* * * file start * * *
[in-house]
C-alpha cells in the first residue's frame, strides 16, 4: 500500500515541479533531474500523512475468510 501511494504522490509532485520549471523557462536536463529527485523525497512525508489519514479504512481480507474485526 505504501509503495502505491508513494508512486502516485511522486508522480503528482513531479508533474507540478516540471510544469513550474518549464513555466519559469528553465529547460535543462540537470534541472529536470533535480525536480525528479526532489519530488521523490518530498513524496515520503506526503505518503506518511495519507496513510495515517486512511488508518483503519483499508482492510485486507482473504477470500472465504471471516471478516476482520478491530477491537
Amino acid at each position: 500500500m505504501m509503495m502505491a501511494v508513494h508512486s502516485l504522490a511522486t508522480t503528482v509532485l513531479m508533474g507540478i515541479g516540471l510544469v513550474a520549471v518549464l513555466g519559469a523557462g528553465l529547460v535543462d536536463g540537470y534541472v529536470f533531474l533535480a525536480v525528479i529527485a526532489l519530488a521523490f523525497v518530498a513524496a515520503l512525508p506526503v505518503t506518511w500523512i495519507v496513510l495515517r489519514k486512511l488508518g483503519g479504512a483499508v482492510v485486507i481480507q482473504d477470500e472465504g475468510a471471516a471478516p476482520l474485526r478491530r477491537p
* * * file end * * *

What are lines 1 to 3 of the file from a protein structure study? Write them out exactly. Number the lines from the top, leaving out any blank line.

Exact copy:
[in-house]
C-alpha cells in the first residue's frame, strides 16, 4: 500500500515541479533531474500523512475468510 501511494504522490509532485520549471523557462536536463529527485523525497512525508489519514479504512481480507474485526 505504501509503495502505491508513494508512486502516485511522486508522480503528482513531479508533474507540478516540471510544469513550474518549464513555466519559469528553465529547460535543462540537470534541472529536470533535480525536480525528479526532489519530488521523490518530498513524496515520503506526503505518503506518511495519507496513510495515517486512511488508518483503519483499508482492510485486507482473504477470500472465504471471516471478516476482520478491530477491537
Amino acid at each position: 500500500m505504501m509503495m502505491a501511494v508513494h508512486s502516485l504522490a511522486t508522480t503528482v509532485l513531479m508533474g507540478i515541479g516540471l510544469v513550474a520549471v518549464l513555466g519559469a523557462g528553465l529547460v535543462d536536463g540537470y534541472v529536470f533531474l533535480a525536480v525528479i529527485a526532489l519530488a521523490f523525497v518530498a513524496a515520503l512525508p506526503v505518503t506518511w500523512i495519507v496513510l495515517r489519514k486512511l488508518g483503519g479504512a483499508v482492510v485486507i481480507q482473504d477470500e472465504g475468510a471471516a471478516p476482520l474485526r478491530r477491537p